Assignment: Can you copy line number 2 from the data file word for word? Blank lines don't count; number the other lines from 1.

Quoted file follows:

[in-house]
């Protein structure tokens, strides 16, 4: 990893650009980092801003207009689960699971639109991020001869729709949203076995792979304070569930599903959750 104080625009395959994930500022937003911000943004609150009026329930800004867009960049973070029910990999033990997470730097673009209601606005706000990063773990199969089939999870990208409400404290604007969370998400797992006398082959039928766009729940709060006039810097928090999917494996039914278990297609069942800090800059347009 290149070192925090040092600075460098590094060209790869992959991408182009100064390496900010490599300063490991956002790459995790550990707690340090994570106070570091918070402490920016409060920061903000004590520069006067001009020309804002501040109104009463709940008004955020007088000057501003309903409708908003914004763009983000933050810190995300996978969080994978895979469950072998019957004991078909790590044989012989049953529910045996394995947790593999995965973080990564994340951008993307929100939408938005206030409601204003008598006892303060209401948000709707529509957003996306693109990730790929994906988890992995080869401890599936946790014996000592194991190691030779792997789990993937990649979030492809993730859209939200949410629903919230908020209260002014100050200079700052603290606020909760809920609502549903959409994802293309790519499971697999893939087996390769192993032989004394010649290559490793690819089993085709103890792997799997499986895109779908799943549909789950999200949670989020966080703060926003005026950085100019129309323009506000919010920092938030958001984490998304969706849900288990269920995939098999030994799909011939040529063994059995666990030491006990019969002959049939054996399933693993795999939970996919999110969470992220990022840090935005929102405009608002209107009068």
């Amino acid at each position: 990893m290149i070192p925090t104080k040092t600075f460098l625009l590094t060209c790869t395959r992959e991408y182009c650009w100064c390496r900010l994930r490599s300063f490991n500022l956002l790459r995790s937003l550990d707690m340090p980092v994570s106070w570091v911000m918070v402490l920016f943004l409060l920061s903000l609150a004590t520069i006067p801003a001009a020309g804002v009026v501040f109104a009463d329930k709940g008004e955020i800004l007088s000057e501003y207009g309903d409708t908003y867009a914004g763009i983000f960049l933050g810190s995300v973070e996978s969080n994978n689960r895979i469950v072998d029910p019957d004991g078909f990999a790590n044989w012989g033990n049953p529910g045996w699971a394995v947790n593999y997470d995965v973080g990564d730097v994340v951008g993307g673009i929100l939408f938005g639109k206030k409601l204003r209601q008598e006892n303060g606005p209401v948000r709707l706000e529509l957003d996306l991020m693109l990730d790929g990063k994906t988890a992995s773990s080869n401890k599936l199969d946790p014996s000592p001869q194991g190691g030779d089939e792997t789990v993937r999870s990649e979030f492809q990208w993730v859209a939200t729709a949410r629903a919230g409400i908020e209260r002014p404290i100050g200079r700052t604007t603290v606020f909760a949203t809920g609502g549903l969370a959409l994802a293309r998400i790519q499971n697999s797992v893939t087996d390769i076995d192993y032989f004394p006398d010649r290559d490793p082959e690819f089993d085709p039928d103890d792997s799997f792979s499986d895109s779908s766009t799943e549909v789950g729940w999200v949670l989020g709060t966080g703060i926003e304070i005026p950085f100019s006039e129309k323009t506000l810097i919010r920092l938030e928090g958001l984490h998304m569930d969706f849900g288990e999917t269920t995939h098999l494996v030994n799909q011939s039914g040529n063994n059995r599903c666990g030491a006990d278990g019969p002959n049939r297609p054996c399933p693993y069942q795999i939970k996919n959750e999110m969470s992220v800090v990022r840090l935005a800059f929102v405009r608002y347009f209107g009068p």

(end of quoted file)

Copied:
């Protein structure tokens, strides 16, 4: 990893650009980092801003207009689960699971639109991020001869729709949203076995792979304070569930599903959750 104080625009395959994930500022937003911000943004609150009026329930800004867009960049973070029910990999033990997470730097673009209601606005706000990063773990199969089939999870990208409400404290604007969370998400797992006398082959039928766009729940709060006039810097928090999917494996039914278990297609069942800090800059347009 290149070192925090040092600075460098590094060209790869992959991408182009100064390496900010490599300063490991956002790459995790550990707690340090994570106070570091918070402490920016409060920061903000004590520069006067001009020309804002501040109104009463709940008004955020007088000057501003309903409708908003914004763009983000933050810190995300996978969080994978895979469950072998019957004991078909790590044989012989049953529910045996394995947790593999995965973080990564994340951008993307929100939408938005206030409601204003008598006892303060209401948000709707529509957003996306693109990730790929994906988890992995080869401890599936946790014996000592194991190691030779792997789990993937990649979030492809993730859209939200949410629903919230908020209260002014100050200079700052603290606020909760809920609502549903959409994802293309790519499971697999893939087996390769192993032989004394010649290559490793690819089993085709103890792997799997499986895109779908799943549909789950999200949670989020966080703060926003005026950085100019129309323009506000919010920092938030958001984490998304969706849900288990269920995939098999030994799909011939040529063994059995666990030491006990019969002959049939054996399933693993795999939970996919999110969470992220990022840090935005929102405009608002209107009068």